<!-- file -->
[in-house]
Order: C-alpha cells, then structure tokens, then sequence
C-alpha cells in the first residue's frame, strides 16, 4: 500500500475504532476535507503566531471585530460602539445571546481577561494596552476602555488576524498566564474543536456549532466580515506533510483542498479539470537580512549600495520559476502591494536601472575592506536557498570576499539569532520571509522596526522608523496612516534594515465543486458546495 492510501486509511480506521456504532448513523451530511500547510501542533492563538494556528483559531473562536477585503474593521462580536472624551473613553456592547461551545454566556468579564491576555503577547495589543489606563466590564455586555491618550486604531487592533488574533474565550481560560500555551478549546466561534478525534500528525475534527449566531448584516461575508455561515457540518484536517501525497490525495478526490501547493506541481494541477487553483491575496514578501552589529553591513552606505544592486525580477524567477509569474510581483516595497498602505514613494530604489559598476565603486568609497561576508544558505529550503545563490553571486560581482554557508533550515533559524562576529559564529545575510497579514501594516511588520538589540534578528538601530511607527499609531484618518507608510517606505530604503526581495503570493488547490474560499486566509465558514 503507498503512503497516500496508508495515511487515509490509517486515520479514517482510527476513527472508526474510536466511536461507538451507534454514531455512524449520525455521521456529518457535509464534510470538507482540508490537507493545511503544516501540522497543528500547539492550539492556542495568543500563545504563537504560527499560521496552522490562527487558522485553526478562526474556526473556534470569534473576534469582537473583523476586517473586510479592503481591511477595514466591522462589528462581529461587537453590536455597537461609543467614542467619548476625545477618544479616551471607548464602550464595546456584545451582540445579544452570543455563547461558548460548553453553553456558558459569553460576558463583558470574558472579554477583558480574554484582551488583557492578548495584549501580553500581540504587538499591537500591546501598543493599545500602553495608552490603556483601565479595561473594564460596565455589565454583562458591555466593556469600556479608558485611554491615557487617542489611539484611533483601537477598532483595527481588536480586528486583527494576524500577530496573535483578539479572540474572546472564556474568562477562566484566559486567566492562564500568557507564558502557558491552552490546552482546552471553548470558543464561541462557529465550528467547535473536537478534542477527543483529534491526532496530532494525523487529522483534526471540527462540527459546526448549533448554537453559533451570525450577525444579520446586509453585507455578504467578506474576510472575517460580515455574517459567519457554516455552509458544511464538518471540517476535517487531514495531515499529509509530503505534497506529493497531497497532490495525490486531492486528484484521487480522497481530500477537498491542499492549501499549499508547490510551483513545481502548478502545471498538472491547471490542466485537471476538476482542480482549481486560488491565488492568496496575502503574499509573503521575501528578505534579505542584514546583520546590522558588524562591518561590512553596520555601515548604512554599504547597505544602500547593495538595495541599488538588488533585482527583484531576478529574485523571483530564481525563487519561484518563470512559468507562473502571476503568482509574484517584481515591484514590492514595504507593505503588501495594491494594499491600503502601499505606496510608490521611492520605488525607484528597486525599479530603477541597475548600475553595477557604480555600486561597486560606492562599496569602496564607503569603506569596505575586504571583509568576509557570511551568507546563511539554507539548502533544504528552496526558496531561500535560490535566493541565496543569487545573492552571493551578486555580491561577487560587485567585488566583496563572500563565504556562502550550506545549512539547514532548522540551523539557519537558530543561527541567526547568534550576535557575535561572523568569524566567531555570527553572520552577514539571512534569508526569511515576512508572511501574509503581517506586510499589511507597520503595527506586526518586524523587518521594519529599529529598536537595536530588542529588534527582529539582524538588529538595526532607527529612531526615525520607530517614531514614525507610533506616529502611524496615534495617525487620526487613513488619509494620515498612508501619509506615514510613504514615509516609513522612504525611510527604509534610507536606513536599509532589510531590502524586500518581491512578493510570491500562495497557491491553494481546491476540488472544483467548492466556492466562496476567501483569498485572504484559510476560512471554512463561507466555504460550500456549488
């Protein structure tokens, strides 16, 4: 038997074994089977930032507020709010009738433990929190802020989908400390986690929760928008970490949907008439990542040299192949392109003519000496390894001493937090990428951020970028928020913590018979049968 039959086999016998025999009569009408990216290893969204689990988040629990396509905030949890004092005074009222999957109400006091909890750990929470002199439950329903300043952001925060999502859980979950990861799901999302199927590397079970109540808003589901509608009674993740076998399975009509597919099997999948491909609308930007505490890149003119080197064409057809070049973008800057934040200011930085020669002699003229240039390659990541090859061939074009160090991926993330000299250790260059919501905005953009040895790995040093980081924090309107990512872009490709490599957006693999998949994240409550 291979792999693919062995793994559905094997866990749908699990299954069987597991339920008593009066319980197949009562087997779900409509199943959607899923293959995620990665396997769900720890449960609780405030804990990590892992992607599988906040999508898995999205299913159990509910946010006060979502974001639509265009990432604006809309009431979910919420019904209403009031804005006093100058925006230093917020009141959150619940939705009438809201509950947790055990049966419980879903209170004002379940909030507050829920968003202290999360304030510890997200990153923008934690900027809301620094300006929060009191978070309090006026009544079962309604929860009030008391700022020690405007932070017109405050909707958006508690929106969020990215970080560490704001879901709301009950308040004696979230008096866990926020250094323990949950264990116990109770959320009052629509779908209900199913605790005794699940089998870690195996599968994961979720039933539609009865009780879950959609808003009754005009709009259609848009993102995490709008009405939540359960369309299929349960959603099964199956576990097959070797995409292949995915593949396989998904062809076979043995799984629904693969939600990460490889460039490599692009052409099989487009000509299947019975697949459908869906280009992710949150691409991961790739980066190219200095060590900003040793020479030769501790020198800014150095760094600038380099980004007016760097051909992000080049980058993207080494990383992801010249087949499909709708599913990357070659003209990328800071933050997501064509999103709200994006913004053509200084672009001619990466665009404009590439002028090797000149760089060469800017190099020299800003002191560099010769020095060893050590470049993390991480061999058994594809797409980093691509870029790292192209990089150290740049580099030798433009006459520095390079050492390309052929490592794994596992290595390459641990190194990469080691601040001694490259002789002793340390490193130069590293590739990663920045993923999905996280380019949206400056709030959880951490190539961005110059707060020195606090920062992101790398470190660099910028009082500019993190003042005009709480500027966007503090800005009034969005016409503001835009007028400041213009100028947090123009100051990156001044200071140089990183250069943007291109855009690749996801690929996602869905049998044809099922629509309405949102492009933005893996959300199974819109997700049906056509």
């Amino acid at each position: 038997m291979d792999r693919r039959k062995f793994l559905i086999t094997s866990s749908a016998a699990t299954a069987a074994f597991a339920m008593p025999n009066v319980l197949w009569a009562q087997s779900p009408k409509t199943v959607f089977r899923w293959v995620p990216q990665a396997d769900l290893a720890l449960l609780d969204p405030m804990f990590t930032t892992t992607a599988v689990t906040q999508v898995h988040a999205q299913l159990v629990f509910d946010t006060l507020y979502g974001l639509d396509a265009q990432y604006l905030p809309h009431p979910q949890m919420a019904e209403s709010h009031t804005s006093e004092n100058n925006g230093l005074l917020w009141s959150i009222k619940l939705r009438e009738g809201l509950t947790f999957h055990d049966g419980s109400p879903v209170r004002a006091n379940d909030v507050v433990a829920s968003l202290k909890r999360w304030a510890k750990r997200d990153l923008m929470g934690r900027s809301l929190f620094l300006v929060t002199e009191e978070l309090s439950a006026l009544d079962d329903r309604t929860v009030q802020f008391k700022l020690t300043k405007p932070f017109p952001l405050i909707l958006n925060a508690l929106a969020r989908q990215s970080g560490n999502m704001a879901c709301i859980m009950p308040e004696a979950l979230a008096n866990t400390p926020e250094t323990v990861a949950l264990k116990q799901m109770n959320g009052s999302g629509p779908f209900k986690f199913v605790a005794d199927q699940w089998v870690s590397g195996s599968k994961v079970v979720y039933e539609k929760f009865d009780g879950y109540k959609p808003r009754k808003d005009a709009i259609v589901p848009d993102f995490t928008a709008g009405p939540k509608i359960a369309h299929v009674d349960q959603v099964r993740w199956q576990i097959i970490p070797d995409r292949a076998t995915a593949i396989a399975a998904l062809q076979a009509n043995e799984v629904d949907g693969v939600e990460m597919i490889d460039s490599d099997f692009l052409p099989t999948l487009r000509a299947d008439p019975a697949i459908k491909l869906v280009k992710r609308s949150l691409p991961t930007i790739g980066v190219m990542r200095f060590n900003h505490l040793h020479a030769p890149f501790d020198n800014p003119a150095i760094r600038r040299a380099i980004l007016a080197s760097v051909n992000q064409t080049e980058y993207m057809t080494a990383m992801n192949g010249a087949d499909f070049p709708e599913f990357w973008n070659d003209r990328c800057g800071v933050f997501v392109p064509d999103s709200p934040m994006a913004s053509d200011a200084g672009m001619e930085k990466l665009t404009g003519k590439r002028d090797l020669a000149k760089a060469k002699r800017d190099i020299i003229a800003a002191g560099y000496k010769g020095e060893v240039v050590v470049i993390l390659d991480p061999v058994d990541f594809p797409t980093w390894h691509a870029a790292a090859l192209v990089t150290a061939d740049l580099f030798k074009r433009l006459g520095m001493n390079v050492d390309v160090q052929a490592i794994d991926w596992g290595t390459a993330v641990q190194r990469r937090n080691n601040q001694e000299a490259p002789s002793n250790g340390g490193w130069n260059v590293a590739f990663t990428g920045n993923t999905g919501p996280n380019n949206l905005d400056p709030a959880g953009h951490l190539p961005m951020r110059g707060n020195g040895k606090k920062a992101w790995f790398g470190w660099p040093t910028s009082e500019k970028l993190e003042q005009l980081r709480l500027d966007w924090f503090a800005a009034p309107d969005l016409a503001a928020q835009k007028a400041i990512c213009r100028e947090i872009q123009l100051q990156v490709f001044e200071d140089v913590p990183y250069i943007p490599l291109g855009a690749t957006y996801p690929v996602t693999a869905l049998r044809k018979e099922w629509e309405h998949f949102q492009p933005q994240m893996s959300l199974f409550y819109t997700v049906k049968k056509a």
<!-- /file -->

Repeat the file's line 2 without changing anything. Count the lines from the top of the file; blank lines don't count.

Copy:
Order: C-alpha cells, then structure tokens, then sequence